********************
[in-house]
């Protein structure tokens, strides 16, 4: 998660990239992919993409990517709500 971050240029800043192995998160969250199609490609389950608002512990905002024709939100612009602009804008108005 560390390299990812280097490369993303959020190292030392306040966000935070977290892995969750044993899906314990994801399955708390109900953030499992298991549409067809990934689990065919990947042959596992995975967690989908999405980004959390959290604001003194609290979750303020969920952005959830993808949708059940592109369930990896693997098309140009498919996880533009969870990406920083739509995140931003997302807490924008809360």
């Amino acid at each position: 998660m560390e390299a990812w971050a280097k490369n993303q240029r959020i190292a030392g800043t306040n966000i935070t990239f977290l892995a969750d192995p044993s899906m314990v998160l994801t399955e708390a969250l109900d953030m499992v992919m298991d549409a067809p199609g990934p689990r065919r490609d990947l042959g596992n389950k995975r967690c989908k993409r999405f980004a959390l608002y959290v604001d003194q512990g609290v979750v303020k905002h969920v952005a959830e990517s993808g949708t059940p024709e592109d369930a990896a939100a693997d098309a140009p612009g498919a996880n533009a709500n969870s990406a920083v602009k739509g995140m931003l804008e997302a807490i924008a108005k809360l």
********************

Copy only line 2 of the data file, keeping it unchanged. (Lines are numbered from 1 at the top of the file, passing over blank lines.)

């Protein structure tokens, strides 16, 4: 998660990239992919993409990517709500 971050240029800043192995998160969250199609490609389950608002512990905002024709939100612009602009804008108005 560390390299990812280097490369993303959020190292030392306040966000935070977290892995969750044993899906314990994801399955708390109900953030499992298991549409067809990934689990065919990947042959596992995975967690989908999405980004959390959290604001003194609290979750303020969920952005959830993808949708059940592109369930990896693997098309140009498919996880533009969870990406920083739509995140931003997302807490924008809360």